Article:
"During my ascent, I’ve seen other people go through that wall to become really big. They always said that fame didn’t change them but that it changes the people around them. You always hear that but you never really understand it. But now that I’m there that makes a lot of sense and I’m learning what that means. You have to have people around you that you can trust and aren’t just out for a meal ticket."

He goes on some more to talk about his search for integrity, and spends some really troubling time talking about his religion. In the end he doesn’t say when he’s coming back, if he even is. And he doesn’t say what the status of his show will be, although he makes a joke about seeing whether he has a job.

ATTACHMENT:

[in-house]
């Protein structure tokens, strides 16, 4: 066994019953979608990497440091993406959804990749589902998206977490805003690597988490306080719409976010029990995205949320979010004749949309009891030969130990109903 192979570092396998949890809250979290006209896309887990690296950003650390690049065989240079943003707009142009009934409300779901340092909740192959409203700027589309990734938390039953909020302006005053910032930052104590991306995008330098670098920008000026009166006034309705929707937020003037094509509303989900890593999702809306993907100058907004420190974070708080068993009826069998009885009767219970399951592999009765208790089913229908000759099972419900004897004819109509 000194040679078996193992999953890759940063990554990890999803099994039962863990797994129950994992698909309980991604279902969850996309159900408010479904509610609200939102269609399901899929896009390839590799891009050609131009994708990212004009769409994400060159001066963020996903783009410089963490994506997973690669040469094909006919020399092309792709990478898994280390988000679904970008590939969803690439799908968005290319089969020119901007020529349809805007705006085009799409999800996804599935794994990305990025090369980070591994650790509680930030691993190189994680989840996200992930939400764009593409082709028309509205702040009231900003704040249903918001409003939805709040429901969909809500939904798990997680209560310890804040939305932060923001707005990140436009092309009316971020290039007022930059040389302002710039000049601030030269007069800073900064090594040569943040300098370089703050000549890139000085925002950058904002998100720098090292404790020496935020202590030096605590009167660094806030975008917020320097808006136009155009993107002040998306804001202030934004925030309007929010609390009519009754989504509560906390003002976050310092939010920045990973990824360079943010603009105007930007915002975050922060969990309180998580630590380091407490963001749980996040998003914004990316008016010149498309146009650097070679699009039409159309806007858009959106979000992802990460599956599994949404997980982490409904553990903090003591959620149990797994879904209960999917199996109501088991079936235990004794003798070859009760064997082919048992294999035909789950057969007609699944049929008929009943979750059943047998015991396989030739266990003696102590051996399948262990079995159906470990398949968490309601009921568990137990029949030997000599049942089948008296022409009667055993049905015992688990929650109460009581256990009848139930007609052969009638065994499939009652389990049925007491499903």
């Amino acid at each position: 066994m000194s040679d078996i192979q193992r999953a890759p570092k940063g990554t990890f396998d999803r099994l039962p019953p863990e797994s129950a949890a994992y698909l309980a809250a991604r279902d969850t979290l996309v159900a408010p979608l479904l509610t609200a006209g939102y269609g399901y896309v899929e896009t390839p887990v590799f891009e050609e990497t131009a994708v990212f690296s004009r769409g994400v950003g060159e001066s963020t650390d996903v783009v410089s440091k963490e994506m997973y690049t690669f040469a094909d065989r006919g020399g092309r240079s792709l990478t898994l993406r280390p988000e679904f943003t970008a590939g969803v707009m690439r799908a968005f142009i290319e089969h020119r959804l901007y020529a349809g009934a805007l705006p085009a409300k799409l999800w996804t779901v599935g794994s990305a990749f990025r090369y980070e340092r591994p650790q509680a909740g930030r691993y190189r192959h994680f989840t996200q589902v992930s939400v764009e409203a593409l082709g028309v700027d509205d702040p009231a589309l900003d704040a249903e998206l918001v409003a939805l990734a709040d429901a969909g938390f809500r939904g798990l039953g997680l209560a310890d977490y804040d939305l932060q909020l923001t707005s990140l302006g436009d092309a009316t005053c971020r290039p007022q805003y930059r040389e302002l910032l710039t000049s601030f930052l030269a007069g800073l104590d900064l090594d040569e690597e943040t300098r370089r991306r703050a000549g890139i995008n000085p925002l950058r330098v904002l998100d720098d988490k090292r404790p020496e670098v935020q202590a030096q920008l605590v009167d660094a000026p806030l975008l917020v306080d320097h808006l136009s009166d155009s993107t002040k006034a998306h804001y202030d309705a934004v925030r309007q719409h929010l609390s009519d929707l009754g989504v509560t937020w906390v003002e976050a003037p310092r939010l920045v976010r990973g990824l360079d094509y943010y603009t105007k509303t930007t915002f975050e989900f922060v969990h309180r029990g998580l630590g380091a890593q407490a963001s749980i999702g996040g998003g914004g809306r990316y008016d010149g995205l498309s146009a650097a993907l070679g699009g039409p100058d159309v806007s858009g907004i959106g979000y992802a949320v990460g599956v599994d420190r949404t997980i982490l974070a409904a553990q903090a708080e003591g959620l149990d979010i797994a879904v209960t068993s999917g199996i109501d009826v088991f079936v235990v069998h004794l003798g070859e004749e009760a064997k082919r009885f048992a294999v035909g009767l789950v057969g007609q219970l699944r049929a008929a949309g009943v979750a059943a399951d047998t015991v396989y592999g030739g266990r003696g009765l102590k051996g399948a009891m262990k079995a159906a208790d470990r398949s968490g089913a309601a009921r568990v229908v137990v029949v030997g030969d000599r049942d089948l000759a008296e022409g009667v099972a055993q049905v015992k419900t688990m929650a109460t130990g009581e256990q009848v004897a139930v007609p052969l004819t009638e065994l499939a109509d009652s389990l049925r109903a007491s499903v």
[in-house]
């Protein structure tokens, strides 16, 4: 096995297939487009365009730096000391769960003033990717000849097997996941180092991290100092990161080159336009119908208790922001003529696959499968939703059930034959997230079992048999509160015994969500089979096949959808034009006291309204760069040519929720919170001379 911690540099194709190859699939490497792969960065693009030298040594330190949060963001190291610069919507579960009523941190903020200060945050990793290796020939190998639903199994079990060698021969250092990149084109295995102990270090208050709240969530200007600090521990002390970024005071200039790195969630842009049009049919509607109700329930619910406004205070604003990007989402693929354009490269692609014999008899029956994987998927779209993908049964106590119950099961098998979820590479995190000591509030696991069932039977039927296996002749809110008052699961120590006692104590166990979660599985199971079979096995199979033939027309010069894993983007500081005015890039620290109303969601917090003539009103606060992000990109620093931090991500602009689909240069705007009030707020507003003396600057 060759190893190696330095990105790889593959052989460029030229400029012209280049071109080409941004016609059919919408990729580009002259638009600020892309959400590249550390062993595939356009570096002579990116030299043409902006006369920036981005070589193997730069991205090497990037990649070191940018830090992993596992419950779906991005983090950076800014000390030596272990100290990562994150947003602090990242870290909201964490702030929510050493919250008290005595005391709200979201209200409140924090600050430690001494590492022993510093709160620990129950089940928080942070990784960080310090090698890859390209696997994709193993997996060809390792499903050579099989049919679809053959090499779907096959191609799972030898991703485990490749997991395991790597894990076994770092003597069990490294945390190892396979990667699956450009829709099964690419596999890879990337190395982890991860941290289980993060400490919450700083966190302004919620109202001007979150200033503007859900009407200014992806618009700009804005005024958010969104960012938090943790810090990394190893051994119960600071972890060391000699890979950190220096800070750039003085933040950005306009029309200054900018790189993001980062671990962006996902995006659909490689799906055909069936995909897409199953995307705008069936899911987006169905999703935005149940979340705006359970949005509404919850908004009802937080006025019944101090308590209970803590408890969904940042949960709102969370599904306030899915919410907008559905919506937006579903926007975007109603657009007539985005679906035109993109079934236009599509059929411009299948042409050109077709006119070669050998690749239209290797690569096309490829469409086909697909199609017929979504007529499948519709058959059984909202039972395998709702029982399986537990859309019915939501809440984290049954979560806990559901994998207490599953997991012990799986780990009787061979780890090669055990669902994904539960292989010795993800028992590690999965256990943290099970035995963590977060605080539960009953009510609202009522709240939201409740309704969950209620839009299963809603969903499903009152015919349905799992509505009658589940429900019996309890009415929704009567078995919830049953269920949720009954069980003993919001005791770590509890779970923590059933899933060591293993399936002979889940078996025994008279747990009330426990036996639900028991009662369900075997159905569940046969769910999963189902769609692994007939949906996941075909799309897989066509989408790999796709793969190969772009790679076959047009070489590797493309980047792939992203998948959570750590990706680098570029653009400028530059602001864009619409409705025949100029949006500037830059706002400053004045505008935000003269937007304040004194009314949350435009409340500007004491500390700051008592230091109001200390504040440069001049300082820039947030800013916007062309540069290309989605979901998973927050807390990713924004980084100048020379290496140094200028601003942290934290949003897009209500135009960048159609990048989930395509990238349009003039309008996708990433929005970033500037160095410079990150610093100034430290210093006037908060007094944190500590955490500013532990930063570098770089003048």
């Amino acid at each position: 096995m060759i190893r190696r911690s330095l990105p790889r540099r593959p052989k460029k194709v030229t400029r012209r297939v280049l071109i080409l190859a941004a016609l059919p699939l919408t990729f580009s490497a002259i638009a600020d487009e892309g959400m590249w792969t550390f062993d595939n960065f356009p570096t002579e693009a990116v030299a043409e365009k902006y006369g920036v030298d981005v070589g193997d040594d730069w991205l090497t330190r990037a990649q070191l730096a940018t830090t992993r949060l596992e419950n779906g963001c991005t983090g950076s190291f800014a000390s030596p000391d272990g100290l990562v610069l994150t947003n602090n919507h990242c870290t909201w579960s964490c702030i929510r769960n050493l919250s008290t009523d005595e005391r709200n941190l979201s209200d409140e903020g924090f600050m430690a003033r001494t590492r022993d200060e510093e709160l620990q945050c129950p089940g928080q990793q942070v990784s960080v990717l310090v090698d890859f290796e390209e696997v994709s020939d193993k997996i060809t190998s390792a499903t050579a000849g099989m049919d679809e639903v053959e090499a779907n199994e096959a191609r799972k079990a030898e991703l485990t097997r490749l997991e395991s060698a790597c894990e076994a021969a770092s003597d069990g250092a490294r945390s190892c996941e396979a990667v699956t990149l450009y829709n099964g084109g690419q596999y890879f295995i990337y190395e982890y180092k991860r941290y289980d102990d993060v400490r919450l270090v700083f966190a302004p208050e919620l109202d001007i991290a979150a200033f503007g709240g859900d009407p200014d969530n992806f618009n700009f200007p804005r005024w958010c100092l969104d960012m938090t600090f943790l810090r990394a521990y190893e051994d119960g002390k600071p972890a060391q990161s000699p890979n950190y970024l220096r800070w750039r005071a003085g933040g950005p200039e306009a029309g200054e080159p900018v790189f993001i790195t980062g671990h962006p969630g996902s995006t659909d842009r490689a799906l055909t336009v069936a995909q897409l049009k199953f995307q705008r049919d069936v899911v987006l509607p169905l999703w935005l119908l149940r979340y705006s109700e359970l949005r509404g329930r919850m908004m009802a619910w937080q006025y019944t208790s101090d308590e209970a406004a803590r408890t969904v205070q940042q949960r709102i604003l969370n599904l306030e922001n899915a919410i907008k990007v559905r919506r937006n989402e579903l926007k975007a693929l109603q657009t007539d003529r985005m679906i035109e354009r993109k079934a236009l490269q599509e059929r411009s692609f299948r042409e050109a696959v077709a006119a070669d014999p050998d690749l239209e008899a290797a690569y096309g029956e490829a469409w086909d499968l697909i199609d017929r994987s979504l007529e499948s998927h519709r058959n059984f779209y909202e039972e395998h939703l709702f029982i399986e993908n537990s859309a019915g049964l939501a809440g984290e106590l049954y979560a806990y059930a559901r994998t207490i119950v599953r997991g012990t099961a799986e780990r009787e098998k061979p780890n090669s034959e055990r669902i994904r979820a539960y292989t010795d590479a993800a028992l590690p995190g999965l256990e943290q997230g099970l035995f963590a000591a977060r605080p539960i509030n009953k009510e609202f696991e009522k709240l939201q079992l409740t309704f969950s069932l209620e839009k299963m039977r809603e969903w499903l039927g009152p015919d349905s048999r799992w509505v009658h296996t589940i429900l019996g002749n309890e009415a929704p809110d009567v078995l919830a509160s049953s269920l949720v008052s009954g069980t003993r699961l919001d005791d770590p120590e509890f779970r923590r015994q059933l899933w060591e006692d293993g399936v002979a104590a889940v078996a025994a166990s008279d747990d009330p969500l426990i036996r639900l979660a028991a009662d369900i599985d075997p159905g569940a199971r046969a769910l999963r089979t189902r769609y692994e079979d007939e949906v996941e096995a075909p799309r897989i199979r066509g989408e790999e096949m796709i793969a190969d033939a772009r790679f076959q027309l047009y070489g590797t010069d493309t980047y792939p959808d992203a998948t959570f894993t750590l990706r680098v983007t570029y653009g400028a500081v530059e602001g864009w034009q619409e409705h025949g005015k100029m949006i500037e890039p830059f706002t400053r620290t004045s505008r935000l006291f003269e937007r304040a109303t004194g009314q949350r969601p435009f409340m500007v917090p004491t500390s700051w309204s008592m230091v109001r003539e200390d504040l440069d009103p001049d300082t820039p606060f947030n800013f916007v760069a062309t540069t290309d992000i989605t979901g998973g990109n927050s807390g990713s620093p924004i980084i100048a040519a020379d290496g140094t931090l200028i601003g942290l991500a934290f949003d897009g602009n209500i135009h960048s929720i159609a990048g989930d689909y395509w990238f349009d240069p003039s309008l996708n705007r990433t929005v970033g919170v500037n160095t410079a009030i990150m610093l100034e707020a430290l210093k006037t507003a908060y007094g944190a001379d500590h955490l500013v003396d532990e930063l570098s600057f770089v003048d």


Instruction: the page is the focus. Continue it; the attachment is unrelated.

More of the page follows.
I can’t imagine that he doesn’t have a job. Comedy Channel must be torn about all this – on the one hand they desperately want a new season of Chappelle, but on the other the publicity is incredible, and Season 2 is coming to DVD soon. Still, the real question is whether this guy is going to be funny again.

Frankly, there just isn’t much less funny than a very religious person, and Chappelle is in South Africa visiting a religious friend. Is this some sort of deepening of his new Islamic faith? If he had converted to Judaism I would be psyched – those Jews are funny. But your average Islamic dude has the reputation of being about as funny as a Southern Baptist, except you can comfortably laugh at Southern Baptists.

This interview is going to convince a lot of people that Chappelle is doing OK. And maybe that’s what it shows; maybe in 2005 you don’t lie about your big problems to the press. But I’m definitely old enough to remember a time before the confessional style of celebrity, and it’s easy to imagine Chappelle subscribing to that form of celebrity. Only time will tell.